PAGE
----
Remembrance Room honors Soldiers, families
November 13, 2013
One of the most important responsibilities the Army has is to remember and continue to support the families of Soldiers who have made the ultimate sacrifice for their country. Baumholder has taken this responsibility to heart and created a Remembrance Room that serves to honor and remember Baumholder Soldiers who have given their lives for their country and their surviving family members.
The room officially opened Nov. 6 and features 92 photographs with brass nameplates of Baumholder Soldiers who have lost their lives in combat, in an accident, or while training.
On the hallway wall next to the room's entrance is a mural honoring the 92 Soldiers and their families. The mural reaches from the floor to the sealing and is about 15 feet long. Dog tags are featured in the upper left and right sections of the mural. These tags will soon bear the names of the immediate family members of each Soldier.
"That's one of the ways we are tying the families to the Soldiers honored in this room," said Basil Forrest, an employee of Army Community Service.
The mural was the brain child of Pfc. Tonya Waters and Pfc. Veronica Cerros, who spent numerous weekends researching a design and making their idea a reality on the hallway wall.
"One of my biggest worries as we continue to see different conflicts come to an end is that we as a society will forget. We'll forget the sacrifices. We'll forget the motorcades. We'll forget the funerals. We'll forget the flag covered caskets," said Lt. Col. Mike Sullivan, U.S. Army Garrison Baumholder commander. "More importantly, we shouldn't forget the families that continue on every day," said Sullivan.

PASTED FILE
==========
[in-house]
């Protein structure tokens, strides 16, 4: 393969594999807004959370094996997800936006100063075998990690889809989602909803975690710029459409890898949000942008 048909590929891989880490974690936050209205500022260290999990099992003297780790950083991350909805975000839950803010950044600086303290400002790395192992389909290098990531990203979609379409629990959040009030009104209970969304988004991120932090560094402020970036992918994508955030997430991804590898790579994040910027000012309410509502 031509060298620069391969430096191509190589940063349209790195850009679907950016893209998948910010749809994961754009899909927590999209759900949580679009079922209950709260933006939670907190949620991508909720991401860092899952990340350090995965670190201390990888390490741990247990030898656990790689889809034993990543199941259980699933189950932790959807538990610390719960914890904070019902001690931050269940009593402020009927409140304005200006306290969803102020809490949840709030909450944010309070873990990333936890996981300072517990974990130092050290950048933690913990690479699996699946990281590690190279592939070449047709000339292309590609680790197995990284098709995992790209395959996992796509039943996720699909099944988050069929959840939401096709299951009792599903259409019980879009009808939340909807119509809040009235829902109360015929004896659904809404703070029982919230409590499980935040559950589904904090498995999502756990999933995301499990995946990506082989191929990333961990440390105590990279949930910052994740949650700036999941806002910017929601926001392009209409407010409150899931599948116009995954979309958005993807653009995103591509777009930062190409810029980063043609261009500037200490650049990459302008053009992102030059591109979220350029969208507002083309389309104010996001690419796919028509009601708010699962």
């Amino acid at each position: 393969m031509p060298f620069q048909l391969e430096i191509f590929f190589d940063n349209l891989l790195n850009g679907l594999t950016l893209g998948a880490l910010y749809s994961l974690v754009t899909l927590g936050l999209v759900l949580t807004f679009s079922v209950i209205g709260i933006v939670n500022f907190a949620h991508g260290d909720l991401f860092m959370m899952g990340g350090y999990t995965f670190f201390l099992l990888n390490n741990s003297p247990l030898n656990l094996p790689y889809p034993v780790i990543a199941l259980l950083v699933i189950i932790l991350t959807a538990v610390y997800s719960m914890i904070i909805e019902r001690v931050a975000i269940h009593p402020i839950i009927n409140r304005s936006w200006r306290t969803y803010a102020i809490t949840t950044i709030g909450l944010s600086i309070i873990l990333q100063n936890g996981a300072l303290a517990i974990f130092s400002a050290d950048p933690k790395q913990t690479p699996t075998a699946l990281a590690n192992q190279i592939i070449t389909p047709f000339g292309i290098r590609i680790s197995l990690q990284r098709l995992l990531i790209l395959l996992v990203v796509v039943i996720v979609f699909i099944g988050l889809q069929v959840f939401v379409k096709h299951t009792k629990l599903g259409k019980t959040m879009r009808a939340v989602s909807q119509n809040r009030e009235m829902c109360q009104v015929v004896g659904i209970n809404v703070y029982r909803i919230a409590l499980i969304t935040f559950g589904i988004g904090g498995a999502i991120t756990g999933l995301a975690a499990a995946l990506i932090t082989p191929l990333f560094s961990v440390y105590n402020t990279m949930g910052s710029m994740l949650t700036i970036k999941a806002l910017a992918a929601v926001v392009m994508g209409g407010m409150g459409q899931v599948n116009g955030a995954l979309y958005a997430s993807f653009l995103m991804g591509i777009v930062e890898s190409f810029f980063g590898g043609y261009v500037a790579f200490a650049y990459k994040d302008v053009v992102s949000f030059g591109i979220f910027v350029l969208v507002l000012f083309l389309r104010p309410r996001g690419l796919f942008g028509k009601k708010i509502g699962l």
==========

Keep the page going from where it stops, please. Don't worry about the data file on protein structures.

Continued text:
The remembrance room is in Building 8870, next to the Service Credit Union and is open to everyone.
"The room is a good representation of those that died and gave their lives for our country and the things that we believe in and I hope that we all would continue to remember them and continue to remember why they made this sacrifice," said Blonza Graves, VFW commander, Post 2566.
"This is an incredible way for us to never forget, not only those Soldiers that have given their lives for our country, but more importantly to remember the survivors and to let them know that we are here for them.
"In my opinion that is the most important mission that we have as a military as we continue to move forward -- to remember and to take care of the survivors," said Sullivan.